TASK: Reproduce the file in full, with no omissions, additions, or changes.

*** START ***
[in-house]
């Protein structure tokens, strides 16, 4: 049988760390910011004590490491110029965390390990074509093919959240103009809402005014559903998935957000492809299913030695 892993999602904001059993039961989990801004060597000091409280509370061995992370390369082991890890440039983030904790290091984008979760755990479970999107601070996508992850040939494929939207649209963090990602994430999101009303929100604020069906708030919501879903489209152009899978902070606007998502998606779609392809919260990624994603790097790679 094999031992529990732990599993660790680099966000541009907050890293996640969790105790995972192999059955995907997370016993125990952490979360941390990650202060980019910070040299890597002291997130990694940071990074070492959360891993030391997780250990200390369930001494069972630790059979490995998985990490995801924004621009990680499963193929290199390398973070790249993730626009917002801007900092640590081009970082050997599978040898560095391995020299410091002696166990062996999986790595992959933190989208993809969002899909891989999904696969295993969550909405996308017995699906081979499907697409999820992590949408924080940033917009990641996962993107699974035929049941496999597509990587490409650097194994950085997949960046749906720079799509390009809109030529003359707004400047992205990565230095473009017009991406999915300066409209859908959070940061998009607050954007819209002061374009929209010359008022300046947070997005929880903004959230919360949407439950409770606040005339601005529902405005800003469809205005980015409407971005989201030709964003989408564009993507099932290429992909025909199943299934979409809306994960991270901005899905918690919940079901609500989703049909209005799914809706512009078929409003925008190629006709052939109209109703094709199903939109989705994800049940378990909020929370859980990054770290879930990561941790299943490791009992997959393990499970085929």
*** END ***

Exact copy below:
[in-house]
């Protein structure tokens, strides 16, 4: 049988760390910011004590490491110029965390390990074509093919959240103009809402005014559903998935957000492809299913030695 892993999602904001059993039961989990801004060597000091409280509370061995992370390369082991890890440039983030904790290091984008979760755990479970999107601070996508992850040939494929939207649209963090990602994430999101009303929100604020069906708030919501879903489209152009899978902070606007998502998606779609392809919260990624994603790097790679 094999031992529990732990599993660790680099966000541009907050890293996640969790105790995972192999059955995907997370016993125990952490979360941390990650202060980019910070040299890597002291997130990694940071990074070492959360891993030391997780250990200390369930001494069972630790059979490995998985990490995801924004621009990680499963193929290199390398973070790249993730626009917002801007900092640590081009970082050997599978040898560095391995020299410091002696166990062996999986790595992959933190989208993809969002899909891989999904696969295993969550909405996308017995699906081979499907697409999820992590949408924080940033917009990641996962993107699974035929049941496999597509990587490409650097194994950085997949960046749906720079799509390009809109030529003359707004400047992205990565230095473009017009991406999915300066409209859908959070940061998009607050954007819209002061374009929209010359008022300046947070997005929880903004959230919360949407439950409770606040005339601005529902405005800003469809205005980015409407971005989201030709964003989408564009993507099932290429992909025909199943299934979409809306994960991270901005899905918690919940079901609500989703049909209005799914809706512009078929409003925008190629006709052939109209109703094709199903939109989705994800049940378990909020929370859980990054770290879930990561941790299943490791009992997959393990499970085929």